By EMILY NIPPS | Times Staff Writer
DOWNTOWN — No one could predict the fallout when Tampa would wake up one morning to discover two blocks of a downtown street covered in colorful cartoons and whimsical images. ¶ Would people point and gasp? Would the mayor call an emergency news conference? Would news crews and cameras come flocking? Would the guerrilla artists be hailed as heroes? ¶ The answer: none of the above. ¶ City officials' response to artLOUD, an overnight grass roots art project last month intended to make Franklin Street more fun and friendly, amounted to little more than a cricket chirp. ¶ "I don't know if they don't know or don't care, or what," said Abbey Dohring of Commercial Real Estate Women Tampa Bay, which sponsored the project.
Which is a shame, she said, because a lot of people worked really hard on this "gift to the city."
More than a hundred people, including 25 Tampa artists, collaborated for four months to create an estimated $17,000 worth of artwork and landscaping along Franklin between Polk and Tyler streets. Dohring said she dropped hints about the surprise through press releases to several media outlets, City Council members and Mayor Pam Iorio — twice.
The inspiration for the project came after Dohring read a magazine article about a woman who bought an old brownstone building in Chicago, found out it used to be a brothel, and painted women with big hair and fancy dresses in the windows. Dohring and some colleagues dealing in downtown real estate thought empty storefronts along Franklin would look more inviting if covered with imaginary people.
The artists and organizers swooped in on Friday afternoon, Feb. 29, and finished hanging murals and painting buildings — with the property owners' permission, of course — the next day. They used aerial lifts and worked at dangerous heights as they hammered and sawed and sanded the plywood murals, all without pulling a single permit.
Still, not even police seemed curious.
"We blocked off streets," Dohring said, "and nobody questioned anything."
But Michael Chen, the city's urban development director for downtown, said he did notice and thought it was wonderful. He had family in from out of town during the weekend that artLOUD took place.
"Part of the problem I've had is I've been swamped at work," he said. "It's been almost six months of continuous meetings."
He finally saw it, he said, and left a voice mail for Dohring apologizing for not making the connection earlier.
"I've bragged to six or eight people about it," he said.
The praise comes with some reservation, though, because artLOUD organizers may have skirted the rules during installation. The city typically requires permits when people are using lifts and cranes, and certainly if city streets are blocked.
"I have to be very careful here," Chen said. "There are things that neighborhoods can think about doing that require city permits or approvals. ... I mean, (the artLoud work) looks neat and wonderful. But if the next neighborhood decides to go construct their own sidewalk, well, I don't want to reflect that the city would think that's a wonderful idea."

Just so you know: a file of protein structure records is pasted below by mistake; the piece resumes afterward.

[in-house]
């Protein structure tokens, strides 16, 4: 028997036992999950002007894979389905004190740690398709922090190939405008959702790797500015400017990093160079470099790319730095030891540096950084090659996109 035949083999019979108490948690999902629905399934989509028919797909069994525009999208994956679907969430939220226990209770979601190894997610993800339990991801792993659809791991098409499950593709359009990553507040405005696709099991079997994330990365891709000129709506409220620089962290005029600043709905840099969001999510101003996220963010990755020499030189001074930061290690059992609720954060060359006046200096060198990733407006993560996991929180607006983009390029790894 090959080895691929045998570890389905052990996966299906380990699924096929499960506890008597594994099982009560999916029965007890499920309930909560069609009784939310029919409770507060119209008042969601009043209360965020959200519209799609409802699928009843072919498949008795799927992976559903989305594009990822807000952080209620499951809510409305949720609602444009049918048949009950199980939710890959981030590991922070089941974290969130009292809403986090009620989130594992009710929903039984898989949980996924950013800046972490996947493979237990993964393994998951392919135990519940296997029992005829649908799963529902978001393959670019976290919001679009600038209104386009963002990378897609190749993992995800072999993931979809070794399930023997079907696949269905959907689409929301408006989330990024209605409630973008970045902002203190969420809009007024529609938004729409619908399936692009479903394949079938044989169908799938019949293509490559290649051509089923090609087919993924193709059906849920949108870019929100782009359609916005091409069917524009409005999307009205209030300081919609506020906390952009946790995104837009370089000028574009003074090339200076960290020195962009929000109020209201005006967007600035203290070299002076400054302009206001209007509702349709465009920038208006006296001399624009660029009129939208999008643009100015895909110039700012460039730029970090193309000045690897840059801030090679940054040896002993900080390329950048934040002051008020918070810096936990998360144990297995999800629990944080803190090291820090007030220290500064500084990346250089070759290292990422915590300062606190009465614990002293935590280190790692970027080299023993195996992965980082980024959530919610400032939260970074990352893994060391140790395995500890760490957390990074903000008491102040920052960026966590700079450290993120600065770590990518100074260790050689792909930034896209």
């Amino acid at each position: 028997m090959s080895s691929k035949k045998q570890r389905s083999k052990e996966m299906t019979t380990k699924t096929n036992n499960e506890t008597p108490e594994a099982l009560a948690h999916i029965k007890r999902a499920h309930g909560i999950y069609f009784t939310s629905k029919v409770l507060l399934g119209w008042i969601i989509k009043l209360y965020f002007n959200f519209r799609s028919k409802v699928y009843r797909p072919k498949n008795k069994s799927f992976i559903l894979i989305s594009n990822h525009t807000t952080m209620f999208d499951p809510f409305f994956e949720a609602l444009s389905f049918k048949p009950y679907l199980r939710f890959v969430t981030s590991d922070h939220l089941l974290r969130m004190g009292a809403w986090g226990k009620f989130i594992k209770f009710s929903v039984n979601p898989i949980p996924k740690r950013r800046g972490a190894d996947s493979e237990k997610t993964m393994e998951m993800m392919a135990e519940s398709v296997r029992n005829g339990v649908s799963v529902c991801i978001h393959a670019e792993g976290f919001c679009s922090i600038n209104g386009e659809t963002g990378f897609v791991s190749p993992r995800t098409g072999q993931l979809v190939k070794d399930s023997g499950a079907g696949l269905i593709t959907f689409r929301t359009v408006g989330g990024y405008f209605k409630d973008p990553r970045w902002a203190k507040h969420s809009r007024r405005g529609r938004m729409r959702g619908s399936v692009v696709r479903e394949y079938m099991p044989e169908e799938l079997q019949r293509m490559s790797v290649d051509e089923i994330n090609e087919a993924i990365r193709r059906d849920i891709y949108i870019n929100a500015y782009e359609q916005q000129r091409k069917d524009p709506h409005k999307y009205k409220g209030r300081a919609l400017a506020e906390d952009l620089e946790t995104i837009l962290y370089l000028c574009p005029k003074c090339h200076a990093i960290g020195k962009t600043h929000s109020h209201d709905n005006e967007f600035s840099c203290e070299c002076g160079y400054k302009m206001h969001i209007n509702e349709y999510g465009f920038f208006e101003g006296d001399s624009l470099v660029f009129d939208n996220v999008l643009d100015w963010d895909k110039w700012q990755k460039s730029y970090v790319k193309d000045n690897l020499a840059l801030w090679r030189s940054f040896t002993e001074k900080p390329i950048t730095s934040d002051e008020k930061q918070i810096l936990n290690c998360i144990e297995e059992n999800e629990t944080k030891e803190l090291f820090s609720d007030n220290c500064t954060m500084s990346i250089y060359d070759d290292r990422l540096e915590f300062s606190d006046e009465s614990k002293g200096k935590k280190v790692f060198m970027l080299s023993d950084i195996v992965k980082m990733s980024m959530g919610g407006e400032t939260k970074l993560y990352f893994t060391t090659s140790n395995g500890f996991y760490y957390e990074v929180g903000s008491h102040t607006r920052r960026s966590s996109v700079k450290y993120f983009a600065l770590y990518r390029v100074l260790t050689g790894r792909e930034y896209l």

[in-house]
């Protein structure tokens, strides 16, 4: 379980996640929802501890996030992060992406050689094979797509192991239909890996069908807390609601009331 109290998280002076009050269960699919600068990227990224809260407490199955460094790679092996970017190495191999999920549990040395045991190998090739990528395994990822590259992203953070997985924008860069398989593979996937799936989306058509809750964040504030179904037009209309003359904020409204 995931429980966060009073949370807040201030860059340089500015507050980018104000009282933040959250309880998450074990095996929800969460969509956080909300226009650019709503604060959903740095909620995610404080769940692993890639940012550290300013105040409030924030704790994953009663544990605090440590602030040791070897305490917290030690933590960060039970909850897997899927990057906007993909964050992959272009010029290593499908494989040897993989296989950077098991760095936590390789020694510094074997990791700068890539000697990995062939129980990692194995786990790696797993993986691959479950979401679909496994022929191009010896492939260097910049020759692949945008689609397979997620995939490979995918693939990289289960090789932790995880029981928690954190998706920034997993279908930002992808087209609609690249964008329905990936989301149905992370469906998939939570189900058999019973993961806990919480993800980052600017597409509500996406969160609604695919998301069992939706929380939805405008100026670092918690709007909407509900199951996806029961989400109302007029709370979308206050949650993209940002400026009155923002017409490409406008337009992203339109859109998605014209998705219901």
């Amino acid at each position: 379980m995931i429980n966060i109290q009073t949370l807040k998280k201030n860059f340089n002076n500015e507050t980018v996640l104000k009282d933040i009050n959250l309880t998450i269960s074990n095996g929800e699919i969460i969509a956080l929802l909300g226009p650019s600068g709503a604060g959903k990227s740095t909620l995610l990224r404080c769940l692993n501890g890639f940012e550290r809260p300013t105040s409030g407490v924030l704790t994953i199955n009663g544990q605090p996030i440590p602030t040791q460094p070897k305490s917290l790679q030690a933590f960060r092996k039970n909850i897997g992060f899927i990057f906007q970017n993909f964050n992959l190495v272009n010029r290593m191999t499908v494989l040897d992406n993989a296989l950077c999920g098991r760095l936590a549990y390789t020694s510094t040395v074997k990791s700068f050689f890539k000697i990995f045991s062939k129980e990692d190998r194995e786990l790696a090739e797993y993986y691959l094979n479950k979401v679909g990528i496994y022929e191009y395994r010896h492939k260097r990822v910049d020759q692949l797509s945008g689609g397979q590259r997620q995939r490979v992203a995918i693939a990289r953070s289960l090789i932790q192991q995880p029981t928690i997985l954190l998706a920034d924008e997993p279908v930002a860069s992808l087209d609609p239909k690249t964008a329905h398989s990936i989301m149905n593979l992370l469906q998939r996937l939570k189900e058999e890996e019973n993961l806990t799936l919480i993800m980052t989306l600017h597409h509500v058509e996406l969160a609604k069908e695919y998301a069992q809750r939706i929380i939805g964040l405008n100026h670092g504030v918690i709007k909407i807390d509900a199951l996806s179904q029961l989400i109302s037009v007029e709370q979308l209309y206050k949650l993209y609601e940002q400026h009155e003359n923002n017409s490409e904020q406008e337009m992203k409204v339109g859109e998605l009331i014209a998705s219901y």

To be fair, Dohring said, she did start hearing some city buzz about the murals about three weeks after they were installed. She still has not heard from the mayor's office, and the public's response was somewhat underwhelming, too. (The mayor's office didn't call City Times back either.)
It didn't help that the makeover was the same weekend as the Gasparilla art festival, which featured a few hundred booths of artwork only a couple of blocks away. Perhaps people were confused and thought artLOUD was part of the festival, yet it still seemed odd to the artLOUD artists that so few people paused by the action on Franklin Street.
"I teach art at the Life Enrichment Center, and a few of my students came but couldn't find us," said Jimmy Vann, who painted cutouts of people and dogs. "One of my students actually slipped off a curb and broke her arm trying to come see my work."
Despite it all, Dohring considered the project to be a success, and many of the artists do, too. Once a desolate stretch of vacant retail space and construction debris, Franklin Street is now lined with images of women walking dogs, Mona Lisa mingling with a skeleton, a horde of celebrities trying to get past a roped-off nightclub.
Atop Paramount Wigs on Franklin and Cass streets, black silhouettes of women with wild, colorful hair are painted over the 38-year-old business.
"I really love it," said manager Michael Kim. "Customers used to come and see closed, vacant businesses and blight. Now they see something bright and different."
ArtLOUD may surface again. The group is planning a sculpture design contest and a proposal for Riverwalk. But it is doubtful there will be anymore overnight surprises, Dohring said, even though she still hasn't heard a single warning from city officials about attempting another secret stunt without a permit.
"I think they know that we know better," she said, "than to do it again."
Emily Nipps can be reached at firstname.lastname@example.org or (813) 226-3431.